Even without universal agreement on “one” definition of patient engagement, two truths are emerging: a patient’s greater engagement in healthcare contributes to improved health outcomes, and information technologies can support engagement. The HIMSS Patient Engagement framework provides a five-milestone roadmap for health providers looking to support patients through the use of IT tools and resources: inform me, engage me, empower me, partner with me, and support my e-Community.
Patients want to be engaged in their healthcare decision-making process, and those who are engaged as decision-makers in their care tend to be healthier and have better outcomes.
Financial health related to healthcare costs and types of insurance coverage also influences consumer health behaviors. Consumers and health providers’ financial incentives are beginning to align to foster patient engagement, including movements to provide transparency. Information and communication technologies may be disruptive to providers’ existing infrastructures, sunk investments and workflows.
Technology developers and providers keen on health informatics are taking advantage of several strategies to drive interoperability and streamlined communications. The growing use of patient portals, secure messaging (including email), and social media are reducing barriers in communication between providers and patients.
The phrase “patient engagement” means different things to different people and health industry stakeholders. One predominant definition for patient engagement is, “the relationship between patients and healthcare providers working together to promote and support active patient and public involvement in health and healthcare and to strengthen their influence on healthcare decisions, at both the individual and collective levels.”
The Center for Advancing Health offers a health engagement behavior framework based on behavior, defining engagement as “actions people take for their health and to benefit from healthcare.” The Patient Activation Measure (PAM), which classifies patients into one of four increasingly engaged levels, is gaining increasing attention among both U.S. and European health providers.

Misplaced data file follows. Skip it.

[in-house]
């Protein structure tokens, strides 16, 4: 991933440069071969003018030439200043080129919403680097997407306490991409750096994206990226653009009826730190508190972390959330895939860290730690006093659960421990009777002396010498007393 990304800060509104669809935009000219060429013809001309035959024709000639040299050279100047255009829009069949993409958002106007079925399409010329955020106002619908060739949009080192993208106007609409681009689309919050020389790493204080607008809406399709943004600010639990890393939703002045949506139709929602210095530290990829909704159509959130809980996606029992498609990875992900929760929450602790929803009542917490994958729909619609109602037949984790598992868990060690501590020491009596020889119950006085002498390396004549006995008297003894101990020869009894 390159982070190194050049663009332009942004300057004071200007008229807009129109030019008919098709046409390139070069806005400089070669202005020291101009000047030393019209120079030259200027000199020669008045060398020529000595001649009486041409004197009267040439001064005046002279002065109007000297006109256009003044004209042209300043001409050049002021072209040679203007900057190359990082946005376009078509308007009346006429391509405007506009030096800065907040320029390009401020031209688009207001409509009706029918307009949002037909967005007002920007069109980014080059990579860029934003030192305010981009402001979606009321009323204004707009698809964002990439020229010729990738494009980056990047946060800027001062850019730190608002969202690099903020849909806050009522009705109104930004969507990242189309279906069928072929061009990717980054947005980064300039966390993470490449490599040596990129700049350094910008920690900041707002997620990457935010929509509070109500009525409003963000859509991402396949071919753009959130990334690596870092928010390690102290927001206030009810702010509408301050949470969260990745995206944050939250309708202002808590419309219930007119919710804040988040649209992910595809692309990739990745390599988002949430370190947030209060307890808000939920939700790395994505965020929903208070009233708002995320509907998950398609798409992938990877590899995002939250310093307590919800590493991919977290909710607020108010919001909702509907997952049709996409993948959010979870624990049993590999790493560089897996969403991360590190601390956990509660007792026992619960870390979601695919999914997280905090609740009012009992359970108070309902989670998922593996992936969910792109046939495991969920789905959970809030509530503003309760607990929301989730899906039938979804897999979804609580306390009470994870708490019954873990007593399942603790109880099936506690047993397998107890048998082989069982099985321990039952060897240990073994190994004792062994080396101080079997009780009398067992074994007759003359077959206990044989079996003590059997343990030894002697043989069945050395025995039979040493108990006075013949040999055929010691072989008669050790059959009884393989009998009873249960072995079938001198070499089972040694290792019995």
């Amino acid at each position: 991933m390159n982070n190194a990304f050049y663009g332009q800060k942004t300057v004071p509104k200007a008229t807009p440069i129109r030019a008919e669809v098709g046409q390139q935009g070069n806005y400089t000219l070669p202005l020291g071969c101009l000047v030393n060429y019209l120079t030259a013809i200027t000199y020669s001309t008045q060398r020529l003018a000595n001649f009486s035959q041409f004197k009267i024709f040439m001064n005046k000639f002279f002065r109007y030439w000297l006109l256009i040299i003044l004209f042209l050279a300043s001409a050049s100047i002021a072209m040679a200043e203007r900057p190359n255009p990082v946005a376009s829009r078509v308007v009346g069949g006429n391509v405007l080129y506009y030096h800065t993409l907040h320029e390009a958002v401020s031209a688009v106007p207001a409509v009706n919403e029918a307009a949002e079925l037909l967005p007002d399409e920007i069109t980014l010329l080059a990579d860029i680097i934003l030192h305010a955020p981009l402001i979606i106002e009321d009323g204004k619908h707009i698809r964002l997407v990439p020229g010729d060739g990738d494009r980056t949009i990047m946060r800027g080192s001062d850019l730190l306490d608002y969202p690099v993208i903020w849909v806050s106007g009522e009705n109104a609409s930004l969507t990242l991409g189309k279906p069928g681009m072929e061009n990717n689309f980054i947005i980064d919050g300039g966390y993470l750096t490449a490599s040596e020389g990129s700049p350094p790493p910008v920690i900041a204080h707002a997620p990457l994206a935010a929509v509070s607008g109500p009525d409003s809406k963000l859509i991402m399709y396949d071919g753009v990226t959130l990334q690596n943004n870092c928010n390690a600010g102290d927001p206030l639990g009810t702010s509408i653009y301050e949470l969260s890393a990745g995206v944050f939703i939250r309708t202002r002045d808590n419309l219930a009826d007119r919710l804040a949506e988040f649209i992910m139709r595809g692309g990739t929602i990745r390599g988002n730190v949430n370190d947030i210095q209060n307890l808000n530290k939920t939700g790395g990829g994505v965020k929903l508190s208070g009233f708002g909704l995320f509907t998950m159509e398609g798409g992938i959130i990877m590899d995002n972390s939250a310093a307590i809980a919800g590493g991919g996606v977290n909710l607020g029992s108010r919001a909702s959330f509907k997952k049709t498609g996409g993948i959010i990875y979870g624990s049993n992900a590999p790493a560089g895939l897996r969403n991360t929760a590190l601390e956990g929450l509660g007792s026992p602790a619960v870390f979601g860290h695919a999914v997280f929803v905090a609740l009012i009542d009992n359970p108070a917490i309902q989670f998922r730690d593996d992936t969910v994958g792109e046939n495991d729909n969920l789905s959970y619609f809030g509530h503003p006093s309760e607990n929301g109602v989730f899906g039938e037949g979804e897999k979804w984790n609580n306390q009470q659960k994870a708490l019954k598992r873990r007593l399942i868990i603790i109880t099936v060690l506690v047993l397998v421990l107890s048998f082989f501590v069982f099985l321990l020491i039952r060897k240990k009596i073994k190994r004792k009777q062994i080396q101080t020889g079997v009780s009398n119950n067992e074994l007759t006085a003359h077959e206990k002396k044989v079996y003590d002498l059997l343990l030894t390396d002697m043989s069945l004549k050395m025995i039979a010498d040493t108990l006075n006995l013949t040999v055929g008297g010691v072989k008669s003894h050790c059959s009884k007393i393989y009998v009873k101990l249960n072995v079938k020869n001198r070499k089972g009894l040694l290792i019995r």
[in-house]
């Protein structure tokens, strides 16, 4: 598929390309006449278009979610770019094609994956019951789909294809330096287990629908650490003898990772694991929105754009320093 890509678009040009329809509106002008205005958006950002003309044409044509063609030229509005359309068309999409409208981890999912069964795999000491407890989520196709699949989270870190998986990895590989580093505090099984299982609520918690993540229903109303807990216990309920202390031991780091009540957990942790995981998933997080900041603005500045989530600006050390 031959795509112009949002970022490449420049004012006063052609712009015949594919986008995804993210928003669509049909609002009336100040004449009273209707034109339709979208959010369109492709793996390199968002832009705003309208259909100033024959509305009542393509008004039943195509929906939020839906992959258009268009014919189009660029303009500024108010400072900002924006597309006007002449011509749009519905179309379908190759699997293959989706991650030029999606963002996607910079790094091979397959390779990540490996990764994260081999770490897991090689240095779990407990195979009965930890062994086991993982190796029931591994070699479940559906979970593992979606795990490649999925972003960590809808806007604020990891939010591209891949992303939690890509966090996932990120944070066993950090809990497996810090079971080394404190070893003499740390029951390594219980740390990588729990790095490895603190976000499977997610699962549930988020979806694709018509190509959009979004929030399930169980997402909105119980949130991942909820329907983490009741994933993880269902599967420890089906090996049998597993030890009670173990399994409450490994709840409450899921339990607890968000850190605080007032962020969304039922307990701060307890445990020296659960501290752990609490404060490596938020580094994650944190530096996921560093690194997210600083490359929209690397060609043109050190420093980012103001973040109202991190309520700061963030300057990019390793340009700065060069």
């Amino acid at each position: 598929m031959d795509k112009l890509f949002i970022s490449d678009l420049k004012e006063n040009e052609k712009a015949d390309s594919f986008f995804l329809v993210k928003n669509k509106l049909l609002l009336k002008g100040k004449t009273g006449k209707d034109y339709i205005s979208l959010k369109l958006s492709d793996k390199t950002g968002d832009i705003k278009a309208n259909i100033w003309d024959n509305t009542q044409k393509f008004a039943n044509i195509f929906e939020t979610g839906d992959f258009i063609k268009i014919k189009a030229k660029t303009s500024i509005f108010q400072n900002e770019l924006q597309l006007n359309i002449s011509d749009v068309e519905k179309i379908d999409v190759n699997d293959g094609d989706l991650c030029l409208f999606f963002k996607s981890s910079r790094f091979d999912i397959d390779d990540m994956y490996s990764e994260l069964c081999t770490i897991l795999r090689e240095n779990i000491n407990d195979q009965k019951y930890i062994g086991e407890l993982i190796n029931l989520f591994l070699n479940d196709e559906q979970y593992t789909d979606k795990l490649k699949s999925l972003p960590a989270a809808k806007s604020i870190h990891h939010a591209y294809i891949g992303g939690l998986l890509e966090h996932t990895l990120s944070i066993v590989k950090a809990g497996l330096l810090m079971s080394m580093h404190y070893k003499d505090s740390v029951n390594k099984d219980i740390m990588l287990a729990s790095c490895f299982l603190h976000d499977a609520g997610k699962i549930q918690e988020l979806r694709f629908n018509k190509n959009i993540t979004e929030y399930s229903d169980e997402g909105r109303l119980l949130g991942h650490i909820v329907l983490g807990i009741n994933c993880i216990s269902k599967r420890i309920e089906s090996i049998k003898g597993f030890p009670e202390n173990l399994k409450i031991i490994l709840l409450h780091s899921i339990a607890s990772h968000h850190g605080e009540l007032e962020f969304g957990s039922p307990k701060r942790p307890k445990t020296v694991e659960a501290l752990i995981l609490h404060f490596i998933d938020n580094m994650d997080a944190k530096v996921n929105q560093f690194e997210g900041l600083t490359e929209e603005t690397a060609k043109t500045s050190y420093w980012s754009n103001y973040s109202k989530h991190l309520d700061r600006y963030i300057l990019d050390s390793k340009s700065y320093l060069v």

The HIMSS Patient Engagement framework provides a five-milestone roadmap for health providers looking to support patients through the use of IT tools and resources: inform me, engage me, empower me, partner with me, and support my e-Community.
The American Hospital Association’s Committee on Research developed a framework for engaging healthcare users that spans a continuum that includes the individual, the healthcare team, the organization, and the larger community, shown in Figure 1. What underpins this framework are information sharing, shared decision making, self-management, and partnerships—all key ingredients for engaging patients.
Overall, the study, sponsored by InterSystems, found that healthcare organizations are embracing patient engagement, articulating strategies and investing in technologies such as patient portals. But the in-depth analysis reveals that when leaders consider patient engagement, they question whether or not they are currently on a trajectory that will lead to the increased patient involvement required to improve clinicaloutcomes and reduce costs.
That healthcare leaders lack a clear patient engagement strategy is concerning, said Kathleen Aller, a business development executive at InterSystems. “Even if organizations have a vision for real patient engagement, many are 100 percent consumed with checking the boxes for meaningful use,” Aller said.
Even though healthcare organizations are continuously working to engage their patients in their care, many leaders don’t believe their efforts are working: On average, healthcare leaders and clinicians believe just 34 percent of their patients are highly engaged, according to an NEJM Catalyst Insights Council survey.